Young people gifted in all the arts would benefit from early identification. The travails of our national sports teams have frequently raised questions about basic skills in young players and whether the professional clubs are the only, or best way to nurture talent. The Secretary of State also raises the possibility of specialising in science and technology - rebirth of an idea once given expression in schools such as Glasgow's Allan Glen's.
The existing specialist units at Broughton High, Douglas Academy and Knightswood Secondary struggle to attract pupils from outwith their host authorities because other councils are reluctant to pay, especially if boarding is necessary. Yet the model of locating a specialism within a comprehensive school should be preserved. It allows the "special'' pupils to maintain a normal curriculum while spending many hours on their art form. It enriches the life of the "host'' school. One alternative suggested in the consultative paper - creating a network of tutors - would lose many benefits, not least a performing space and an events programme.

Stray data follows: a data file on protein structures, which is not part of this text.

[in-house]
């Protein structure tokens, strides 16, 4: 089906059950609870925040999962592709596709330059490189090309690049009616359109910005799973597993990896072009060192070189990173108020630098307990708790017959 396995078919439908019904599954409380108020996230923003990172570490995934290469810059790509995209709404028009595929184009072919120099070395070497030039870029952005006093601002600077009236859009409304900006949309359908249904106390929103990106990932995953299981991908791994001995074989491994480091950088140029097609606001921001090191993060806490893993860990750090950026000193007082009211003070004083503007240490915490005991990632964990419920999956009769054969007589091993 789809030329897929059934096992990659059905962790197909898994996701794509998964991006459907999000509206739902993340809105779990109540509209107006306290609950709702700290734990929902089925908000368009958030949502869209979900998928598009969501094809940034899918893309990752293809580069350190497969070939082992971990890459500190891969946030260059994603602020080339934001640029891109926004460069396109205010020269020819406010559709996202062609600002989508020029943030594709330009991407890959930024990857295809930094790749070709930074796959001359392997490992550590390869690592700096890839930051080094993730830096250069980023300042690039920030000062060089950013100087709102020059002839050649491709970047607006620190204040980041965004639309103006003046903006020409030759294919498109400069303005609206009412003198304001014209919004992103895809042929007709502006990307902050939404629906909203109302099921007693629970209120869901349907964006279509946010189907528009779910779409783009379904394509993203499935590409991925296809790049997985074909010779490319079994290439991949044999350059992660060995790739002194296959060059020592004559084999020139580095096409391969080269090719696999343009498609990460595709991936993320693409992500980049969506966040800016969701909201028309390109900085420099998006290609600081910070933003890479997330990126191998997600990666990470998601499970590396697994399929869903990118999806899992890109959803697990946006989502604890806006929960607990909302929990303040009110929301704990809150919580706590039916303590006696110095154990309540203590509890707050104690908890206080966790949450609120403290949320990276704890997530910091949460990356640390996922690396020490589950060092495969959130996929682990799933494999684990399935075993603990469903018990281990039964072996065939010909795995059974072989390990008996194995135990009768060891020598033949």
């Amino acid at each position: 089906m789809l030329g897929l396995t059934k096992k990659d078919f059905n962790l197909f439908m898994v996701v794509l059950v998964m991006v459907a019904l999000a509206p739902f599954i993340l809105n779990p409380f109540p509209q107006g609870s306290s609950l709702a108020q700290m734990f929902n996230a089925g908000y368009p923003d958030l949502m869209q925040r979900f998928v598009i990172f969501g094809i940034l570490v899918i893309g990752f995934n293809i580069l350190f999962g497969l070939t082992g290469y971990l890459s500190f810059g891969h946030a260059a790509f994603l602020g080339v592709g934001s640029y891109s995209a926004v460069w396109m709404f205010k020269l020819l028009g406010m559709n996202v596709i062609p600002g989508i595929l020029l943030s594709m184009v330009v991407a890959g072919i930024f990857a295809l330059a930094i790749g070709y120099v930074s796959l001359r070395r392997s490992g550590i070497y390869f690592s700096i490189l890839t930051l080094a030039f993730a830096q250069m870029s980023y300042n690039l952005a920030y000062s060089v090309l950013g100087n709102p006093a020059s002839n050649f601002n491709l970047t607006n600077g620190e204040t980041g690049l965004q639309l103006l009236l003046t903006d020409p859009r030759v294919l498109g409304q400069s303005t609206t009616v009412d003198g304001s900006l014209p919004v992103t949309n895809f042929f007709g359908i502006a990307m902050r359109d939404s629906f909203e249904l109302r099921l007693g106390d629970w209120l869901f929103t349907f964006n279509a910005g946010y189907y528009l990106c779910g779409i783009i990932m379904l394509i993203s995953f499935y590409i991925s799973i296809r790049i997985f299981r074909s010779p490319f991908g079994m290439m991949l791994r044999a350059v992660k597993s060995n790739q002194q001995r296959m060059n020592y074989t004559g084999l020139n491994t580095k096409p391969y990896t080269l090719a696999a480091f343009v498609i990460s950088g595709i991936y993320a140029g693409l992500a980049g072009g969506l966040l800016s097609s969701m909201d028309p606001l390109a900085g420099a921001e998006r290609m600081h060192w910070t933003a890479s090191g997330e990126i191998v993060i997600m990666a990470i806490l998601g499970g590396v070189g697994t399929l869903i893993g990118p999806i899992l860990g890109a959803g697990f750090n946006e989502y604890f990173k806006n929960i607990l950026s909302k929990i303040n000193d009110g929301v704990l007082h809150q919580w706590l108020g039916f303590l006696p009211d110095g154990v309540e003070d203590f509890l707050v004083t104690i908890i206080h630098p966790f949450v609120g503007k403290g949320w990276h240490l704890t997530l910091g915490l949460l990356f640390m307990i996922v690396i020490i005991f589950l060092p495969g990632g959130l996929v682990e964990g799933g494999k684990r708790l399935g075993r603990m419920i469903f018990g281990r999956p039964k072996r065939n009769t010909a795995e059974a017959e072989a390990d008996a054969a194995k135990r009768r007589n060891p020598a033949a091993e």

Nurturing rare talent comes at a cost. The Government is devoting Pounds 14 million, though that may not be enough to tempt local authorities to bid for a specialist facility. But there is also a cost to pupils and their families. In a country like Scotland concentrating resources in a handful of centres is inevitable, forcing some pupils to travel long distances or live away from home. All pupils commit themselves to years of rigorous study. They deserve the spotlight often reserved for their troubled and troublesome peers.
Another reason for celebration is the recognition of aspiration. No longer should young people be cajoled into uniformity. The Scottish tradition of decrying flair ("I kent his faither") is harmful. It, instead of talents, should be buried.